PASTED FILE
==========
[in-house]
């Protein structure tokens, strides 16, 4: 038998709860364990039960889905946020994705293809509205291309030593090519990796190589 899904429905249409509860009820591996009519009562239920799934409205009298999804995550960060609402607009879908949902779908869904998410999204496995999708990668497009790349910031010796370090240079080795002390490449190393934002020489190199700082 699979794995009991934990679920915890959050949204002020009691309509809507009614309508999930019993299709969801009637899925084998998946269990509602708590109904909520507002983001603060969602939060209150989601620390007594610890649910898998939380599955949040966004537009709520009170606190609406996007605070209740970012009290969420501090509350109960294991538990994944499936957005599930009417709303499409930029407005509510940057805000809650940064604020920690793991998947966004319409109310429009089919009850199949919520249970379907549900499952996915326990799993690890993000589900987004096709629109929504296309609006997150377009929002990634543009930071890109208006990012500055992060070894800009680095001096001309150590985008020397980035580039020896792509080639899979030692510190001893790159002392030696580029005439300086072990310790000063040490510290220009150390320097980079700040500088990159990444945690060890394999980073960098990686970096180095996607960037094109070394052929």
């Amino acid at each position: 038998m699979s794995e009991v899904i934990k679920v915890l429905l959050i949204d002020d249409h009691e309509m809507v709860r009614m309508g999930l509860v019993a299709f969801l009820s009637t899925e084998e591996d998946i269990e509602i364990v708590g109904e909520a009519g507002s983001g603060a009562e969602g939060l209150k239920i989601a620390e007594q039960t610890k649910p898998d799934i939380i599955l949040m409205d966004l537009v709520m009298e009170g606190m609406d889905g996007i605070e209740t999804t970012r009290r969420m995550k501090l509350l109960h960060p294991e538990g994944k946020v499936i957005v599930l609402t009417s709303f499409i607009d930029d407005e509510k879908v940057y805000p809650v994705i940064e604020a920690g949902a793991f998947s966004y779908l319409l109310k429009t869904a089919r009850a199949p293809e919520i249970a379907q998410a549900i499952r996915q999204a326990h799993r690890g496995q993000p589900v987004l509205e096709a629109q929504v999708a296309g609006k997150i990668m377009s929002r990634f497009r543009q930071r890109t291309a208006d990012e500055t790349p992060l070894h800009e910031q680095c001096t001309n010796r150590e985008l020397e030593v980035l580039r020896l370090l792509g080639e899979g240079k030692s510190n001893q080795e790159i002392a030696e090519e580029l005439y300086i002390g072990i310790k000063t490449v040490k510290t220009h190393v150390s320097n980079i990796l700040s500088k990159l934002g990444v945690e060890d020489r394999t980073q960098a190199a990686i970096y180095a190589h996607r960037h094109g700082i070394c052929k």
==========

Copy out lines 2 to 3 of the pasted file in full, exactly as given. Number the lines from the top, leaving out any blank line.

């Protein structure tokens, strides 16, 4: 038998709860364990039960889905946020994705293809509205291309030593090519990796190589 899904429905249409509860009820591996009519009562239920799934409205009298999804995550960060609402607009879908949902779908869904998410999204496995999708990668497009790349910031010796370090240079080795002390490449190393934002020489190199700082 699979794995009991934990679920915890959050949204002020009691309509809507009614309508999930019993299709969801009637899925084998998946269990509602708590109904909520507002983001603060969602939060209150989601620390007594610890649910898998939380599955949040966004537009709520009170606190609406996007605070209740970012009290969420501090509350109960294991538990994944499936957005599930009417709303499409930029407005509510940057805000809650940064604020920690793991998947966004319409109310429009089919009850199949919520249970379907549900499952996915326990799993690890993000589900987004096709629109929504296309609006997150377009929002990634543009930071890109208006990012500055992060070894800009680095001096001309150590985008020397980035580039020896792509080639899979030692510190001893790159002392030696580029005439300086072990310790000063040490510290220009150390320097980079700040500088990159990444945690060890394999980073960098990686970096180095996607960037094109070394052929």
């Amino acid at each position: 038998m699979s794995e009991v899904i934990k679920v915890l429905l959050i949204d002020d249409h009691e309509m809507v709860r009614m309508g999930l509860v019993a299709f969801l009820s009637t899925e084998e591996d998946i269990e509602i364990v708590g109904e909520a009519g507002s983001g603060a009562e969602g939060l209150k239920i989601a620390e007594q039960t610890k649910p898998d799934i939380i599955l949040m409205d966004l537009v709520m009298e009170g606190m609406d889905g996007i605070e209740t999804t970012r009290r969420m995550k501090l509350l109960h960060p294991e538990g994944k946020v499936i957005v599930l609402t009417s709303f499409i607009d930029d407005e509510k879908v940057y805000p809650v994705i940064e604020a920690g949902a793991f998947s966004y779908l319409l109310k429009t869904a089919r009850a199949p293809e919520i249970a379907q998410a549900i499952r996915q999204a326990h799993r690890g496995q993000p589900v987004l509205e096709a629109q929504v999708a296309g609006k997150i990668m377009s929002r990634f497009r543009q930071r890109t291309a208006d990012e500055t790349p992060l070894h800009e910031q680095c001096t001309n010796r150590e985008l020397e030593v980035l580039r020896l370090l792509g080639e899979g240079k030692s510190n001893q080795e790159i002392a030696e090519e580029l005439y300086i002390g072990i310790k000063t490449v040490k510290t220009h190393v150390s320097n980079i990796l700040s500088k990159l934002g990444v945690e060890d020489r394999t980073q960098a190199a990686i970096y180095a190589h996607r960037h094109g700082i070394c052929k």